Saturday, December 7, 2019

Selection of Duhamel for South Dakota's legislature ends non-tribal cannabis

With the selection of law enforcement industry patsy, Helene Duhamel to replace Alan Solano in South Dakota's legislature Governor Kristi Noem has likely ended any chance of industrial cannabis (hemp) outside of the state's nine reservations so on Monday, the 21-person Oglala Sioux Tribal council voted 11-8 to again allow Gov. Noem to visit the sovereign Oglala Lakota nation.
Gov. Kristi Noem has blocked industrial hemp from being grown in the state, but that’s not stopping Native Americans who can regulate their own hemp crops under the 2018 Farm Bill. Many tribes are drawn to hemp’s potential for bringing profits to communities that badly need it. They say that Noem’s resistance is giving them an advantage to getting into the market, even as it may complicate their ability to transport and sell it. [KNBN teevee]
A 1986 amendment to federal law allows tribes to acquire off-reservation land to serve the needs of its people so last year the Oglala Lakota Oyate bought property on I-90 just outside Badlands National Park. The Isanti Dakota Oyate or Flandreau Santee Sioux Nation has also taken steps to resume their cannabis initiative. A former chairman of the Sisseton-Wahpeton Oyate is a tribal liaison for a cannabis development firm and South Dakota Secretary of Tribal Relations Dave Flute is also a former chairman of the SWO.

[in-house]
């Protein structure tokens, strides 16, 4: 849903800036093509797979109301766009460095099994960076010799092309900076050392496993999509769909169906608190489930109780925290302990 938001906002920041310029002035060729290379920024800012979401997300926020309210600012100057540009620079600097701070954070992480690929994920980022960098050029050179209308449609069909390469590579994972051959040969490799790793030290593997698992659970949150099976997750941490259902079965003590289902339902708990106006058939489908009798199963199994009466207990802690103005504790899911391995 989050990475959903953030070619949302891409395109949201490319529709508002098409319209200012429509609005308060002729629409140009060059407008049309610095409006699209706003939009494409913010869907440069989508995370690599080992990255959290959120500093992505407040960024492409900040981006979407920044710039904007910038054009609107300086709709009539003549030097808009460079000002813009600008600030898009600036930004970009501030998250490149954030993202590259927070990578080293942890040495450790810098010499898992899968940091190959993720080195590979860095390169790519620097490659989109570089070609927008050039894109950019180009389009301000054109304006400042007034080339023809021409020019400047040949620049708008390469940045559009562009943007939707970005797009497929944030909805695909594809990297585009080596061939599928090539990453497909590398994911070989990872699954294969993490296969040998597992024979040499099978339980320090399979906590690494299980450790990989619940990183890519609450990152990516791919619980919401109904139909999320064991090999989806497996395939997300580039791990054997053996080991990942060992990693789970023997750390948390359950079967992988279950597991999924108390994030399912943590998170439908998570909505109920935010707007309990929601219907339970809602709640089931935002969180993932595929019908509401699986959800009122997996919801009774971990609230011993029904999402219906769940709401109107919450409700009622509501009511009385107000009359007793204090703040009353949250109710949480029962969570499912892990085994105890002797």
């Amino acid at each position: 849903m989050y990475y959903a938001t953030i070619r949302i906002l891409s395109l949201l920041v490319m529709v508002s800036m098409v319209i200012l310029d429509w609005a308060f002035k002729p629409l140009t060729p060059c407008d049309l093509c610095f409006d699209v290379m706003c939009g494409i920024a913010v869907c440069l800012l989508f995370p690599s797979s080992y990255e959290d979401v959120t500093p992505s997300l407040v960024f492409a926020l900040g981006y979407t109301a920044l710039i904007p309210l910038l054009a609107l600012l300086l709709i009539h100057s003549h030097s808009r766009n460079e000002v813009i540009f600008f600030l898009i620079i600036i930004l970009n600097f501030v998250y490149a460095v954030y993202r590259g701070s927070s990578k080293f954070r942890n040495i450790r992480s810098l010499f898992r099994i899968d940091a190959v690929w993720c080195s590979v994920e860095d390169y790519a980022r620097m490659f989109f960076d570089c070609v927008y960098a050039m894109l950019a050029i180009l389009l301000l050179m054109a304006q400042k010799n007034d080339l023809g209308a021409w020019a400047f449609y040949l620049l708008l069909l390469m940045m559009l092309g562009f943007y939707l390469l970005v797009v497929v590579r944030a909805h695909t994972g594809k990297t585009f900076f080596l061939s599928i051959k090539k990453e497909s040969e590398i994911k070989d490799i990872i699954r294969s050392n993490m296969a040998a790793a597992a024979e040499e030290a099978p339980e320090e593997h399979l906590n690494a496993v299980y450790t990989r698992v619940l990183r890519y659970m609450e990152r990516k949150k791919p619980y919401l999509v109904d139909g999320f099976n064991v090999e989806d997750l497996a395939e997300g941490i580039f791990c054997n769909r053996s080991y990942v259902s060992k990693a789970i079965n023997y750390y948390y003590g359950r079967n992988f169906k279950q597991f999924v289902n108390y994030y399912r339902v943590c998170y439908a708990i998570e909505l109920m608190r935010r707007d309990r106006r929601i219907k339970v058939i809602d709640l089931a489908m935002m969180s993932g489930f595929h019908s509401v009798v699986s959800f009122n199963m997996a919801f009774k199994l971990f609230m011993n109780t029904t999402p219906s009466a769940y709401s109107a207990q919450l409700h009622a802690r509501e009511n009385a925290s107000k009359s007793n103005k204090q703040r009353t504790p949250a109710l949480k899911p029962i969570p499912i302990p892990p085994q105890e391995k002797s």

Two tribes in occupied Wyoming are also pursuing futures in cannabis.

If the political will existed South Dakota's legislature could write a bill that would adopt legislation similar to Minnesota's therapeutic cannabis law but worthy of Federal Drug Administration scrutiny where real medicine could be sold by pharmacies.

It's very brave, even progressive of Noem to give tribes a head start in America's budding cannabis industry but giving the South Dakota Republican Party an opportunity to shape cannabis law in my home state is further evidence Democrats could even lose reservation support.

2 comments:

  1. Minnesota's therapeutic cannabis program soars to 18,000 patients: StarTrib.

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  2. "Enrolled members on the Pine Ridge Indian Reservation will be able to vote on the legalization of alcohol in reservation casinos and use of both recreational and medicinal marijuana after council members voted in favor of a referendum earlier this month. If passed, the serving and consumption of alcohol would be legal within the Prairie Winds and East Winds Casinos. Recreational and medicinal marijuana would also be legalized within the bounds of the reservation." KNBN teevee

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